Life-saving lullabies: Song as a Frugal and Sustainable Tool for Reducing Maternal and Infant Mortality in Zambia

Activity: Talk or presentation typesOral presentation


The conference theme is Driving Change, and will address global issues of stillbirth, neonatal death, SIDS, and Sudden Unexpected Death in Infancy (SUDI). The aim is to showcase strategies from across the world to effectively address the burden of stillbirth, neonatal death, SIDS and SUDI across high, middle and low-income countries. The program will include outstanding plenary and parallel sessions providing plenty of opportunity for discussion, shared learning, and knowledge transfer from experts in the field including parents, researchers and policy makers. The program will also incorporate the 2021 Australian Stillbirth Forum as an virtual event 11th November 2021. This event will bring together parents, policy makers, clinicians and researchers to review the progress in addressing stillbirth through the recently launched National Stillbirth Action and Implementation Plan.

Background: Maternal and prenatal deaths are a declared a Public Health emergency in Zambia. This project, funded by a UK Arts and Humanities Research Council urgency grant, aims to utilise newly made lullabies as a zero-cost, scalable, culturally acceptable intervention to reduce adolescent maternal and infant mortality.
Methods: A social design led approach combines ethnographic and design methodologies to increase our understanding of complex human problems and where creative tools are used to give voice to marginalised and vulnerable people. The principles of social design can be defined as;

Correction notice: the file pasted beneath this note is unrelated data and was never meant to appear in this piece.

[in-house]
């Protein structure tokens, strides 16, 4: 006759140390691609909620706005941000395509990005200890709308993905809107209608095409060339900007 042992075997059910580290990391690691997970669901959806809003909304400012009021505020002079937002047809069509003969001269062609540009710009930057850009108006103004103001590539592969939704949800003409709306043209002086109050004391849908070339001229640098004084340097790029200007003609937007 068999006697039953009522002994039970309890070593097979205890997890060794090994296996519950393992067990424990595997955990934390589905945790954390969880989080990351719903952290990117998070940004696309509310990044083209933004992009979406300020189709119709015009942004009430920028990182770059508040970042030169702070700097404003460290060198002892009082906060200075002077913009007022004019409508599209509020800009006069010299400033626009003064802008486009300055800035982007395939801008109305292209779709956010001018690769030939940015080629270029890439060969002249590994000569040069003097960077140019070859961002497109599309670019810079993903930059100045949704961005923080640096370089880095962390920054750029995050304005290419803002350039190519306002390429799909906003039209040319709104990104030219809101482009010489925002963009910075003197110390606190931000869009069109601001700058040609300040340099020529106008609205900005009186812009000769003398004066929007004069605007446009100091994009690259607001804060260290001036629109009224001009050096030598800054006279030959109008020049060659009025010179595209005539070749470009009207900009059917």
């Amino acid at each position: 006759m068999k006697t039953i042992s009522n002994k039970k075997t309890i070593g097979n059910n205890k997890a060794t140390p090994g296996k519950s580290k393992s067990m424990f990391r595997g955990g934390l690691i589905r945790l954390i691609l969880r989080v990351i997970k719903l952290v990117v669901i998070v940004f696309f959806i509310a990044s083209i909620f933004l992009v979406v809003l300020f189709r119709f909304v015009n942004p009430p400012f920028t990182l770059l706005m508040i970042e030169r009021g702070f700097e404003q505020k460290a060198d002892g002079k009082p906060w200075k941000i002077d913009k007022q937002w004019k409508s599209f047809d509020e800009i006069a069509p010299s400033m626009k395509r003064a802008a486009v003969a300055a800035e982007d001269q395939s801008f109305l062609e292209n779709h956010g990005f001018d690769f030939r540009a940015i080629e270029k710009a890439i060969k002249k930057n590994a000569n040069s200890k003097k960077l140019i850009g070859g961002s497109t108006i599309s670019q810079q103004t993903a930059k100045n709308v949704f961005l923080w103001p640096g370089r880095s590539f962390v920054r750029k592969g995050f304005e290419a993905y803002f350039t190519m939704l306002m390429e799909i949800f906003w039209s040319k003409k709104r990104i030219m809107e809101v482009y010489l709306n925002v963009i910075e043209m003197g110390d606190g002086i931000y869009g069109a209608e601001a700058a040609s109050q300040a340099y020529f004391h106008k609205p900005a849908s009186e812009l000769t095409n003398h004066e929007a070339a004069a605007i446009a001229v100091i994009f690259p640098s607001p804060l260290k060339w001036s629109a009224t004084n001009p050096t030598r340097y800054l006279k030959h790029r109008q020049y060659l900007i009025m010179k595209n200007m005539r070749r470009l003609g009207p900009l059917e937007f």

large-scale societal challenges, interdisciplinary and design for social good rather than commercial gain. The social design relation is achieved in embedding the project within the existing work of community MCH volunteers.
Results: Early results highlight the use of lullabies has added a motivating factor to both the volunteers and adolescent mothers and key maternal and child health (MCH) messages are being shared. At the same time, the lullabies are adding greater value to the process of sensitizing the
community to MCH care. Conclusions: Lullabies offer a zero-cost approach to MCH issues in resource constrained environments. Community and professional buy-in is achieved in collaborating with local MCH volunteers and because lullabies are affordable, accessible, culturally acceptable, context specific and scalable.
Period11 Nov 202113 Nov 2021
Event titleISA/ISPID 2021 digital conference: Driving change in stillbirth, SIDS, and infant death
Event typeConference
LocationBribane, Australia, QueenslandShow on map
Degree of RecognitionInternational